One of the most iconic movies of my generation is ‘The Karate Kid’. It’s not just a good martial arts movie; it’s just a great film. The film shows us the life of Daniel, who is a kid who finds himself in a new high school, which comes with a new breed a bullies. Daniel’s situation grows so bad that the maintenance man of his apartment complex, Mr Miyagi, offers to take Daniel-san under his wing and train him in karate.
Daniel shows up excited to learn. His excitement quickly dissipates when he finds out that his training will begin after he does some chores. Daniel’s would-be mentor has him sand his back deck, wash and wax his car, and paint his fence. After three days of hard work and no training, Daniel has had enough. He confronts Mr Miyagi about the lack of training. Just as Daniel is about to walk away from everything, the wise old mentor asks Daniel to do all of the motions that he had over the last three days; painting the fence, sanding the floor, and famously wax on, wax off. With little warning, Mr Miyagi begins to throws kicks and punches at Daniel-san, who instinctively begins to throw near perfect blocks, deflecting the attacks.
Turns out, he had been training this whole time.
I think God is a lot like Mr Miyagi some times.
Scripture talks a lot about people being ‘gifted’ with different things. Paul tells the church at Corinth that each member of the body has a different gift or skill that God has prepared them with. He reminds the churches of Ephesus that each of us have different callings, and that God has prepared ministry for you and I to do ahead of time. One of the biggest struggles of churches, however, is that church folk don’t feel very ‘equipped’ for ministry.
After all, they don’t know Greek. They don’t know how to write a sermon. They don’t feel very confident in prayer. They’ve never been a leader before. They haven’t been to seminary or bible college. On and on the reasons for us not feeling prepared for ministry go. The thing is, each one of those reasons stems from one idea: That ministry is what the pastor does. I don’t mean the idea that we’ve ‘paid someone to do ministry’. I mean ministry is the compilation of certain skills – teaching, preaching, pastoral care, special prayers, and so on. And those skills can certainly be a ministry.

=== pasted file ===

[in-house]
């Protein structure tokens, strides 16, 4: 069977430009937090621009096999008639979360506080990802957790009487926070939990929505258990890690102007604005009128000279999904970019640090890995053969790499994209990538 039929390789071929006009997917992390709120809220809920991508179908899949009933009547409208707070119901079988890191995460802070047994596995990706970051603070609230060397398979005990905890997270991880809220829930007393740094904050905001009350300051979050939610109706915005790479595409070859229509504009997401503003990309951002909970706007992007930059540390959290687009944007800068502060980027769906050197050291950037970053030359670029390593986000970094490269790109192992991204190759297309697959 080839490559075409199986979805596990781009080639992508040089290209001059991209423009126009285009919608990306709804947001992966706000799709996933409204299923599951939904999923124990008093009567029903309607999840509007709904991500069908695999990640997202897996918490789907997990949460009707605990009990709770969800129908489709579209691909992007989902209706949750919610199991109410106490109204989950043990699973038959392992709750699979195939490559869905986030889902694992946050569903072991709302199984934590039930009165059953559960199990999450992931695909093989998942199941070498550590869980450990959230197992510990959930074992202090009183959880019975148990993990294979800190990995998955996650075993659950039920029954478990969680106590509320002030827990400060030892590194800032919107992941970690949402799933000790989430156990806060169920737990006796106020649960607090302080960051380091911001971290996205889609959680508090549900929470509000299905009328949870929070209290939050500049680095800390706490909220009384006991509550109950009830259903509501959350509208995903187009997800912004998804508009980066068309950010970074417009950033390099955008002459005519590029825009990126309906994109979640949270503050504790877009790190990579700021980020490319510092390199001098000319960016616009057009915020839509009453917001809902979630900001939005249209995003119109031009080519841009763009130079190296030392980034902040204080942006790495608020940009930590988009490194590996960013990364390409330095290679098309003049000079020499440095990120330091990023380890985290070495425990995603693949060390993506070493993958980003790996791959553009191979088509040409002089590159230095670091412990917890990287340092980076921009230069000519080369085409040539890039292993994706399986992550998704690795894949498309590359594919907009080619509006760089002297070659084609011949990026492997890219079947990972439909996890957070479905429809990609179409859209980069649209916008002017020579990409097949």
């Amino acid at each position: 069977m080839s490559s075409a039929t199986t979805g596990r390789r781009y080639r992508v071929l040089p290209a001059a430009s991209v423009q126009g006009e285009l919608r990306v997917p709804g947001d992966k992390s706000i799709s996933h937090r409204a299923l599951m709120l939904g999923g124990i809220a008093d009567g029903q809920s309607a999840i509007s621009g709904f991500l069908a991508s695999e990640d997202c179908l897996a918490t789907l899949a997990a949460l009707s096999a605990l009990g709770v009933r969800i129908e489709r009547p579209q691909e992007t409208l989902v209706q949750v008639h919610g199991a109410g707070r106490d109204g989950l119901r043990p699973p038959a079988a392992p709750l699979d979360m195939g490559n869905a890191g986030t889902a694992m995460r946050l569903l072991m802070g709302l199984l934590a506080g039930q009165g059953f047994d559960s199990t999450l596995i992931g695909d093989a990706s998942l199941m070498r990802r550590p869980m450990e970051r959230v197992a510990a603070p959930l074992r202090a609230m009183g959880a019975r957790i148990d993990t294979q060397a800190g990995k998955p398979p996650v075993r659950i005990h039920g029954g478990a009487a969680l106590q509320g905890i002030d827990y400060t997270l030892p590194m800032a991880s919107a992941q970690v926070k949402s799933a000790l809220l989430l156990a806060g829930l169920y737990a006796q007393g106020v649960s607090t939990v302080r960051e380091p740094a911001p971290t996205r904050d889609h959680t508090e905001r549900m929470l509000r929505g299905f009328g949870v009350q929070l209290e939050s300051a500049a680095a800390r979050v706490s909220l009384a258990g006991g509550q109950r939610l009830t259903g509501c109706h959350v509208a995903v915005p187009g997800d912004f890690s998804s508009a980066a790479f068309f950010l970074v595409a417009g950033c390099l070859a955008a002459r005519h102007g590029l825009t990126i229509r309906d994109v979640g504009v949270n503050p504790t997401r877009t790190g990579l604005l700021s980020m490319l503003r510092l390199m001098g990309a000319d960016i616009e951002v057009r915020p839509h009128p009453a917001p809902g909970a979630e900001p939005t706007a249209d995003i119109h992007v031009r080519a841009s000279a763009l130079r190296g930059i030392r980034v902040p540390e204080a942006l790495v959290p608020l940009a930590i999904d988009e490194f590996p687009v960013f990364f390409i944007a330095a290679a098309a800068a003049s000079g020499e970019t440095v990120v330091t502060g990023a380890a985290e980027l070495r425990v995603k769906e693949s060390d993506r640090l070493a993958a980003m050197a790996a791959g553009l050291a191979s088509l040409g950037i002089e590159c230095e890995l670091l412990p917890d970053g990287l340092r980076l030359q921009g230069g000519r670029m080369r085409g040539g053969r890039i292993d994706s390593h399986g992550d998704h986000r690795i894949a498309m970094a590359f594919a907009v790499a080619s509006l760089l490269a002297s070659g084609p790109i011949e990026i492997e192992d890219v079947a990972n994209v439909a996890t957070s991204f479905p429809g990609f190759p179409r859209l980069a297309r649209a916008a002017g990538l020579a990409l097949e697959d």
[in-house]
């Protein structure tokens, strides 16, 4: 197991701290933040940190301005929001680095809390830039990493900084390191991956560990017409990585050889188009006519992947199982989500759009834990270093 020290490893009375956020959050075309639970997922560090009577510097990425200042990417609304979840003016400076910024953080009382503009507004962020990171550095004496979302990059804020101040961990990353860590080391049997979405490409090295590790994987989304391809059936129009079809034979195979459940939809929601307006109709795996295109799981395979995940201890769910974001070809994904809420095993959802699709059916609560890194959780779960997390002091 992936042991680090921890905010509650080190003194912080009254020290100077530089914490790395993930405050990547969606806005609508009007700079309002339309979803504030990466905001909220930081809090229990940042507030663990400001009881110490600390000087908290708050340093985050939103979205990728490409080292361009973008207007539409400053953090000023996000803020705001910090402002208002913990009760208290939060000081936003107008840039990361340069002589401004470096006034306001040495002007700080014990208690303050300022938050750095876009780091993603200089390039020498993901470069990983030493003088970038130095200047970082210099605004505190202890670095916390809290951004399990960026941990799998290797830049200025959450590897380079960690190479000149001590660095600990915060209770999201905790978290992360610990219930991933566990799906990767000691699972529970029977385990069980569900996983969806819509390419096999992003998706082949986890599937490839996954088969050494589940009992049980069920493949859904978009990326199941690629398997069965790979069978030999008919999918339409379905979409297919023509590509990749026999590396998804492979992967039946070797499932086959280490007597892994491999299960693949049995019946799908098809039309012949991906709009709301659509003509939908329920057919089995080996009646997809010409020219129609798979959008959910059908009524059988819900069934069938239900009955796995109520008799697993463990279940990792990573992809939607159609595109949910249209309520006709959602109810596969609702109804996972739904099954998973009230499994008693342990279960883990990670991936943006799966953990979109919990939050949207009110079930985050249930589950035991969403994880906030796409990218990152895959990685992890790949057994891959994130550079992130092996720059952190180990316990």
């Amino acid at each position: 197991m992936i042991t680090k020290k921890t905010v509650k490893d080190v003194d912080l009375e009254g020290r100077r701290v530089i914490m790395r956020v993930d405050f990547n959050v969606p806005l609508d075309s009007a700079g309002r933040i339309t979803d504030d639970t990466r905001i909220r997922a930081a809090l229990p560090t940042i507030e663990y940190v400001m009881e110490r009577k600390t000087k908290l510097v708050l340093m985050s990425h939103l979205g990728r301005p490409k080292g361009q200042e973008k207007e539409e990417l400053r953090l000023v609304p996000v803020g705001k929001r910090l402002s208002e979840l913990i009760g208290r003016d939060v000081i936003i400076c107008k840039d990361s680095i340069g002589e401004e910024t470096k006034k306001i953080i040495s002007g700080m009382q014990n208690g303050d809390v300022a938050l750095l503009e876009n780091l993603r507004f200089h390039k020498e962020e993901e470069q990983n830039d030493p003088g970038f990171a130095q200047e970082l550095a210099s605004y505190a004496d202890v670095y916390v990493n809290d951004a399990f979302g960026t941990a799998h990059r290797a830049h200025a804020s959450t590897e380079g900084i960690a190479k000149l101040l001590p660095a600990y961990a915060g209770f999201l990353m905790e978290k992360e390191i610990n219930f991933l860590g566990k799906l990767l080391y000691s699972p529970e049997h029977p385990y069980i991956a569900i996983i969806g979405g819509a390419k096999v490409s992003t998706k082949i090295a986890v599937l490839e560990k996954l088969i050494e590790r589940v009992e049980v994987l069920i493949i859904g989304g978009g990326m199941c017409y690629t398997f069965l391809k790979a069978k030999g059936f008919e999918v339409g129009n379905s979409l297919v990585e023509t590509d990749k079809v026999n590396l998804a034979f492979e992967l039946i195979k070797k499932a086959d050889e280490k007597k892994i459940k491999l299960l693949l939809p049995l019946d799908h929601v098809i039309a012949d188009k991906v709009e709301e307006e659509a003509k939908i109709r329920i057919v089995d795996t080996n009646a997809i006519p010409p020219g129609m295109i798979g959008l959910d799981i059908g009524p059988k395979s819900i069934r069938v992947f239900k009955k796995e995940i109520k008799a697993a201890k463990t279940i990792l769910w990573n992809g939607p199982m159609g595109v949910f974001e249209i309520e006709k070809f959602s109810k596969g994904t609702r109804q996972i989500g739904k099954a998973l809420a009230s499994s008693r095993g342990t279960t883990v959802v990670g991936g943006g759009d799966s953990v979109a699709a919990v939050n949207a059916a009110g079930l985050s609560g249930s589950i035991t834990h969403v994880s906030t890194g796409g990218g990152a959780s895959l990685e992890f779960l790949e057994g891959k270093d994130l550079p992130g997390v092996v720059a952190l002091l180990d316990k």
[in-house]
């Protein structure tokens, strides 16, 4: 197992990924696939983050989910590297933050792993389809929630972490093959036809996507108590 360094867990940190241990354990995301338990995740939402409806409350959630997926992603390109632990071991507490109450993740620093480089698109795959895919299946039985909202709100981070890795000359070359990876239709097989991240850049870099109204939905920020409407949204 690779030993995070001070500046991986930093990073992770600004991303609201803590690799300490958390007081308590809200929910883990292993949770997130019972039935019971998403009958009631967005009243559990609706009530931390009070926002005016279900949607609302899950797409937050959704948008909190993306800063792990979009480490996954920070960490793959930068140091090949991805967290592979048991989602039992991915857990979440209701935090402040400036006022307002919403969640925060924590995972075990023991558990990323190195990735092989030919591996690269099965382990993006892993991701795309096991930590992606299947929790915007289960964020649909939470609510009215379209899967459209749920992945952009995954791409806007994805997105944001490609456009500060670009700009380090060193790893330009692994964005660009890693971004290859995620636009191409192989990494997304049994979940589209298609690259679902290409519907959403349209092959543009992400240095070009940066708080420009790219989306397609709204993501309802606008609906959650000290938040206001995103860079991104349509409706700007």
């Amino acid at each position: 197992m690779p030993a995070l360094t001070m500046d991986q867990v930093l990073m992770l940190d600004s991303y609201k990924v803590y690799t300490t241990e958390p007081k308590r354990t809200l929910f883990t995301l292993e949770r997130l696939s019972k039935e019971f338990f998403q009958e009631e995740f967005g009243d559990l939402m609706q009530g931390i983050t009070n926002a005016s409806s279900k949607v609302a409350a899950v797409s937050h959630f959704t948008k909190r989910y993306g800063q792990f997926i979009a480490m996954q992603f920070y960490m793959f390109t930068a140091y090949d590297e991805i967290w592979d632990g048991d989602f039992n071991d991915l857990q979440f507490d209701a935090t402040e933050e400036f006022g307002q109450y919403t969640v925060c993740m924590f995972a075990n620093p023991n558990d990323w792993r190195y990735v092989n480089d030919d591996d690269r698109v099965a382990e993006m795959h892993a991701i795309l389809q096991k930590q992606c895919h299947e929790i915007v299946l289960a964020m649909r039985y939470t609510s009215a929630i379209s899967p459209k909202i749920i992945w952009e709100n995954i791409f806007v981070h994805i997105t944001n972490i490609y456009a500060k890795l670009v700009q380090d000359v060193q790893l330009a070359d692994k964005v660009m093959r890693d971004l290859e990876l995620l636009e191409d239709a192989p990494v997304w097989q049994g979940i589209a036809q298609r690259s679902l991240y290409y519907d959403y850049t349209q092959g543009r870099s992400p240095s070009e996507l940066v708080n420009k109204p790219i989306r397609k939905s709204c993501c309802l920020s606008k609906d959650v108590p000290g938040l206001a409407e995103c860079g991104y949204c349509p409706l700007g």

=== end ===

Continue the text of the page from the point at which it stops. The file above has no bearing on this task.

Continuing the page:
But running a PowerPoint presentation can also be ministry. Making crafts with kids can be ministry. Teaching people about money, changing someone’s oil, or having a meal with someone can all be ministry. Each of us have different experiences and skills that we have developed throughout life, and each one of those things could be turned into a ‘ministry’.
Sure, Paul used his scholarly training to plant churches. Lydia was a small business owner who helped him do that by using her business contacts and networks to support those churches. And she didn’t go to seminary or rabbi school. She didn’t have a degree in counseling. She was just a gifted business owner who used what God and life had given her to support the church.
Church folk are some of the best trained, least mobilized Kingdom resources on the face of the planet. That’s largely because to most people ‘ministry’ is simply one set of skills. In truth, God has been training and preparing us for years for our ministry.
Sometimes we just need someone to show us that. And sometimes we need to be willing to use what God has given us, whether its our skills, passions, or hobbies, to help others connect with God. Because God set us free for a purpose.
To help set others free.
I love y’all and there’s nothing you can do about.